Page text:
Saturday, 11 August 2012

The drama of it all

Pretend play has been, and still is, a big part of Tiger's play most of the time.  I think it's marks the growth of imagination, from starting with him pretending to be a certain character from 2 years old (we have gone through phases whereby Tiger was a Native American Indian chief, to being Bob the Builder, to being certain animals) to increasingly sophisticated one-man reenactments of battle scenes completed with strategies, war plans, self-made weaponry, and armour.

While I have been observing all of these developments with amusement and participation, I have been wondering when and whether to introduce Tiger to drama will be useful.   Personally, I think drama, when delievered in its most sincere way, is a highly sophisticated and creative performaning art form.  For example, I have great respect for actors such as Anthony Hopkins, Patrick Stewart, and Colin Firth.  However, I have not been too eager to send Tiger to the drama schools around here because their focus on children's classes are too much inclined towards the "cool" factors of being on stage (along the lines of Hannah Montana).  I don't share that ethos so classes with such a focus is not suitable for us.

At the same time, I am aware of the short window of opportunity to expose Tiger to the idea of self-expression through drama, with it being an extension of his existing pretend play but with guidance towards sophisticated techniques, before he reaches an age where he becomes overly self-conscious.  Therefore, when a short taster course for children came up at a professional theatre some distance away, I signed Tiger up for it, despite his initial misgivings and doubts about whether he would enjoy such an activity.  I was taking a slight risk here, given Tiger's previous very brief encounter with drama didn't go very well.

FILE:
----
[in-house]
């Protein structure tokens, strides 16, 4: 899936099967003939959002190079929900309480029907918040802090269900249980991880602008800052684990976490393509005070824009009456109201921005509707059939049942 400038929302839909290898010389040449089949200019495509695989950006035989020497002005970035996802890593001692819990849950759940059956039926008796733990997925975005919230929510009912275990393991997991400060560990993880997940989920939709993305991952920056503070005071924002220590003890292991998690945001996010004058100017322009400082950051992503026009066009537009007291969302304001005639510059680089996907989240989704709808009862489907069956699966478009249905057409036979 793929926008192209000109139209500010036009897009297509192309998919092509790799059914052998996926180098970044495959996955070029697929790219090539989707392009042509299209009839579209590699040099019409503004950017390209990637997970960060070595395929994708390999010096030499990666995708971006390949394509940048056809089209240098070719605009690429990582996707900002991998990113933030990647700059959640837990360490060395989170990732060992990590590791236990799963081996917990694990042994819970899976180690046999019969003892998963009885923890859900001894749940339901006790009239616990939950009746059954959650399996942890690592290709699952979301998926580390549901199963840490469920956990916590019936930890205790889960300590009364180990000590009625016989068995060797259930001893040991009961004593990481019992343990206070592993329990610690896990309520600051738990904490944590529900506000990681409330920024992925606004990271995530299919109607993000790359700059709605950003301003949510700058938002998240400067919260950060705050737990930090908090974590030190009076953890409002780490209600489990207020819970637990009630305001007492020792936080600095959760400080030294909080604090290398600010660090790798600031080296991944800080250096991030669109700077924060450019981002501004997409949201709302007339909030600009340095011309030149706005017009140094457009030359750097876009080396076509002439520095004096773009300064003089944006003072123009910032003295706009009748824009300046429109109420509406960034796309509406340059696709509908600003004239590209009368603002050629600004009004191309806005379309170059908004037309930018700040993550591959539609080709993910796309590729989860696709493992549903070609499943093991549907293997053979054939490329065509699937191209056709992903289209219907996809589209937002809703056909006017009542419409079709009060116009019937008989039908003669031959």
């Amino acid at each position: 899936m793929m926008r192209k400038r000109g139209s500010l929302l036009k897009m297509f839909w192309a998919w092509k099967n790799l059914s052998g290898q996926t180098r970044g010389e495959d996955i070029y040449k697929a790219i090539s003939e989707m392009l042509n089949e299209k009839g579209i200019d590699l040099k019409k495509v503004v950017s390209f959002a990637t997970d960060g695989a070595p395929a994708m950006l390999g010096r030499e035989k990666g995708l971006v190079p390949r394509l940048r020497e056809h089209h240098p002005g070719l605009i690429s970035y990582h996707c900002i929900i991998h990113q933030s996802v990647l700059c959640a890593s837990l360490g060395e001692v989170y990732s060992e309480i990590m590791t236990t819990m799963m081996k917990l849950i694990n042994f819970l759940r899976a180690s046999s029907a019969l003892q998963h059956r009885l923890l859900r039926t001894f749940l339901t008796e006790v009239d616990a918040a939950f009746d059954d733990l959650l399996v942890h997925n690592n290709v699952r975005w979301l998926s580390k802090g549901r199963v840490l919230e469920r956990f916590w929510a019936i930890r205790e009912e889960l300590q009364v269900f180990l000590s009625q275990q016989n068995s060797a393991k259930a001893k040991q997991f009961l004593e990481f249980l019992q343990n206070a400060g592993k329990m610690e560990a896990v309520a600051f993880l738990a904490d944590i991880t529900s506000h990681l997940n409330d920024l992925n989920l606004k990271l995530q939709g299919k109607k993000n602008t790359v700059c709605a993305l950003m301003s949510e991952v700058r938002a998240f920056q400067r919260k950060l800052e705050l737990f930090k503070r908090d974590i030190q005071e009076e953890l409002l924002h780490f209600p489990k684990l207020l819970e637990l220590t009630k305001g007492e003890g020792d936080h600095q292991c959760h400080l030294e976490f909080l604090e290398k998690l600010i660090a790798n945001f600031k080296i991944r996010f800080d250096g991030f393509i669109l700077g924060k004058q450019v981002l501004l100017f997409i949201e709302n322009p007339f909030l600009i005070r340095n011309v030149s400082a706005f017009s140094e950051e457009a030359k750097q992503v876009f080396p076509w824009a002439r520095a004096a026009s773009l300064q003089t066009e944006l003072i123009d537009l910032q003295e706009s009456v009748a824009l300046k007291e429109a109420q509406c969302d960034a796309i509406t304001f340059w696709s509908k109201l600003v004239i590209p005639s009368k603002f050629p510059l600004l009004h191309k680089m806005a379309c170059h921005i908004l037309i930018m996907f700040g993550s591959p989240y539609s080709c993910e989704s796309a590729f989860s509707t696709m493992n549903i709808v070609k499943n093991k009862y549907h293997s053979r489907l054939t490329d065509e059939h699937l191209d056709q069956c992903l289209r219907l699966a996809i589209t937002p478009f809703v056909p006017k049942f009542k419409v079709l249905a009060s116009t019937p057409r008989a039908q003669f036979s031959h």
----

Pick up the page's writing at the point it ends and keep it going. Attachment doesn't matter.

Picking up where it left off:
To my surprise, Tiger enjoyed the taster course so much that he has expressed his enthusiasm for more.  That's good news.  I attended a short performance held on the last day, which was a way for parents to see what the children had learned during the 4-day course: improvising, moving, creating melodrama, making costumes, making posters, and remembering lines.

While Tiger enjoyed the course, I got a glimpse of the pop culture tendency in the performance and techniques, which makes long-term commitment to the classes offered there unsuitable for us.  Nonetheless, the short course served its purpose to open Tiger to the possibilities of taking drama classes in the future.

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